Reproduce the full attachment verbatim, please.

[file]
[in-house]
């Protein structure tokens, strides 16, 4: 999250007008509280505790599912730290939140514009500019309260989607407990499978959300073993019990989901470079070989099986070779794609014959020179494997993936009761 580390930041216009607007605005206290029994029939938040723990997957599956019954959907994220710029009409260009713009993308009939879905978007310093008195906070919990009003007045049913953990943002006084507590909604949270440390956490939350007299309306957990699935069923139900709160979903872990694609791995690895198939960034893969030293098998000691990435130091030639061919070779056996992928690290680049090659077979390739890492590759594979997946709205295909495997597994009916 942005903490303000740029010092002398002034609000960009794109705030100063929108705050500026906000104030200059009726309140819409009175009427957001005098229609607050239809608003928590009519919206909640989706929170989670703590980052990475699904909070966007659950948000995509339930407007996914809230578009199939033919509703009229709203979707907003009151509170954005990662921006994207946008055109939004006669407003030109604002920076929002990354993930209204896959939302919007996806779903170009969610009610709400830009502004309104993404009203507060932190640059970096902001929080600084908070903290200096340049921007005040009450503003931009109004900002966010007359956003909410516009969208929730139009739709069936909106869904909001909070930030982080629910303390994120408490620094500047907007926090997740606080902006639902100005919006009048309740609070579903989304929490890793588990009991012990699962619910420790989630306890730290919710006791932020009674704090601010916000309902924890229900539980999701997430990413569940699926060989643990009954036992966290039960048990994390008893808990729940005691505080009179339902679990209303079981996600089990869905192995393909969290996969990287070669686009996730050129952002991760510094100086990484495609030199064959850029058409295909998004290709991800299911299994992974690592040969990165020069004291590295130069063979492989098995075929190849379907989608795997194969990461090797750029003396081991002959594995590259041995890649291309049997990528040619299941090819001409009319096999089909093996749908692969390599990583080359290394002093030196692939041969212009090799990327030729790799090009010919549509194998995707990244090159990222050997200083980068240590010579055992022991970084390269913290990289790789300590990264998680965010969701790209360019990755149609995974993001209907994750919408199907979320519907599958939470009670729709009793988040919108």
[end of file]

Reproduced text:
[in-house]
């Protein structure tokens, strides 16, 4: 999250007008509280505790599912730290939140514009500019309260989607407990499978959300073993019990989901470079070989099986070779794609014959020179494997993936009761 580390930041216009607007605005206290029994029939938040723990997957599956019954959907994220710029009409260009713009993308009939879905978007310093008195906070919990009003007045049913953990943002006084507590909604949270440390956490939350007299309306957990699935069923139900709160979903872990694609791995690895198939960034893969030293098998000691990435130091030639061919070779056996992928690290680049090659077979390739890492590759594979997946709205295909495997597994009916 942005903490303000740029010092002398002034609000960009794109705030100063929108705050500026906000104030200059009726309140819409009175009427957001005098229609607050239809608003928590009519919206909640989706929170989670703590980052990475699904909070966007659950948000995509339930407007996914809230578009199939033919509703009229709203979707907003009151509170954005990662921006994207946008055109939004006669407003030109604002920076929002990354993930209204896959939302919007996806779903170009969610009610709400830009502004309104993404009203507060932190640059970096902001929080600084908070903290200096340049921007005040009450503003931009109004900002966010007359956003909410516009969208929730139009739709069936909106869904909001909070930030982080629910303390994120408490620094500047907007926090997740606080902006639902100005919006009048309740609070579903989304929490890793588990009991012990699962619910420790989630306890730290919710006791932020009674704090601010916000309902924890229900539980999701997430990413569940699926060989643990009954036992966290039960048990994390008893808990729940005691505080009179339902679990209303079981996600089990869905192995393909969290996969990287070669686009996730050129952002991760510094100086990484495609030199064959850029058409295909998004290709991800299911299994992974690592040969990165020069004291590295130069063979492989098995075929190849379907989608795997194969990461090797750029003396081991002959594995590259041995890649291309049997990528040619299941090819001409009319096999089909093996749908692969390599990583080359290394002093030196692939041969212009090799990327030729790799090009010919549509194998995707990244090159990222050997200083980068240590010579055992022991970084390269913290990289790789300590990264998680965010969701790209360019990755149609995974993001209907994750919408199907979320519907599958939470009670729709009793988040919108």